3.1. JSON in URLs

Many web services, including RDAP, rely on the HTTP GET method to take advantage of some of its features:

Sometimes, it happens that such advantages should be combined with the requirement to pass objects and arrays in the query string. JSON is the best candidate as data interchange format, but it contains some characters that are forbidden from appearing in a URL. Anyway, escaping the invalid characters is not an issue because, on the client side, modern browsers automatically encode URLs and, on the server side, several URL encoding/decoding libraries for all web development programming languages are available. The downside of URL encoding is that it can make a pretty long URL, which, depending on the initial length and the number of invalid characters, might exceed the practical limit of web browsers (i.e. 2,000 characters).

Other solutions to pass a JSON expression in a URL could be:

The extensions proposed in this document rely on URL encoding because it is widely supported and the risk to exceed the maximum URL length is considered to be very unlikely in RDAP.

4. Implementation Status

NOTE: Please remove this section and the reference to RFC 7942 prior to publication as an RFC.

This section records the status of known implementations of the protocol defined by this specification at the time of posting of this Internet-Draft, and is based on a proposal described in RFC 7942 ([RFC7942]). The description of implementations in this section is intended to assist the IETF in its decision processes in progressing drafts to RFCs. Please note that the listing of any individual implementation here does not imply endorsement by the IETF. Furthermore, no effort has been spent to verify the information presented here that was supplied by IETF contributors. This is not intended as, and must not be construed to be, a catalog of available implementations or their features. Readers are advised to note that other implementations may exist.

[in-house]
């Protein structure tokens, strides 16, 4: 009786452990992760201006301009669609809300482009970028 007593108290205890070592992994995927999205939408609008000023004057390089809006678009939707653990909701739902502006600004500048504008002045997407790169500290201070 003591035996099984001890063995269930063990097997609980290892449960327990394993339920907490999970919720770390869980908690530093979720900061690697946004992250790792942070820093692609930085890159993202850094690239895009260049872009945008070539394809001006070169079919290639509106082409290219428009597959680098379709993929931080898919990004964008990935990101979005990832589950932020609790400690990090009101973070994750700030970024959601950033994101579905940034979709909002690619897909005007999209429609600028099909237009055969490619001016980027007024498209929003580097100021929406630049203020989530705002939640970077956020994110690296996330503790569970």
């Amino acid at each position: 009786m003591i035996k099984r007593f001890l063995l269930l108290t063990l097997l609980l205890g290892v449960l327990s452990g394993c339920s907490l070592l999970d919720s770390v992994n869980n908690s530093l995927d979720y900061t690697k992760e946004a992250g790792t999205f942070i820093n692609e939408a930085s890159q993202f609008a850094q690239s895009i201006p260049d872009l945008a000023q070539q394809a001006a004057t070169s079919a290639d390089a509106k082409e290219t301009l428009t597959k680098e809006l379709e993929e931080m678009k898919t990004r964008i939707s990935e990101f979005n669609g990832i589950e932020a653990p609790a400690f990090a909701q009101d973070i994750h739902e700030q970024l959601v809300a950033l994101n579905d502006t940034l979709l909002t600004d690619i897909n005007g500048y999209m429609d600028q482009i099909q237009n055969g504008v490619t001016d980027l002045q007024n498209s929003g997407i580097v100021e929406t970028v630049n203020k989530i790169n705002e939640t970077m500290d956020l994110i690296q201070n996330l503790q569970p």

According to RFC 7942, "this will allow reviewers and working groups to assign due consideration to documents that have the benefit of running code, which may serve as evidence of valuable experimentation and feedback that have made the implemented protocols more mature. It is up to the individual working groups to use this information as they see fit".

4.1. IIT-CNR/

5. Privacy Considerations

The use of the capability described in this document MUST be compliant with the rules about privacy protection each RDAP provider is subject to. Sensitive registration data MUST be protected and accessible for permissible purposes only. Therefore, RDAP servers MUST provide reverse search only to those requestors who are authorized according to a lawful basis. Some potential users of this capability include registrars searching for their own domains and operators in the exercise of an official authority or performing a specific task in the public interest that is set out in a law. Another scenario consists of permitting reverse searches, which take into account only those entities that have previously given the explicit consent for publishing and processing their personal data.

6. Security Considerations

Security services required to provide controlled access to the operations specified in this document are described in RFC 7481 ([RFC7481]).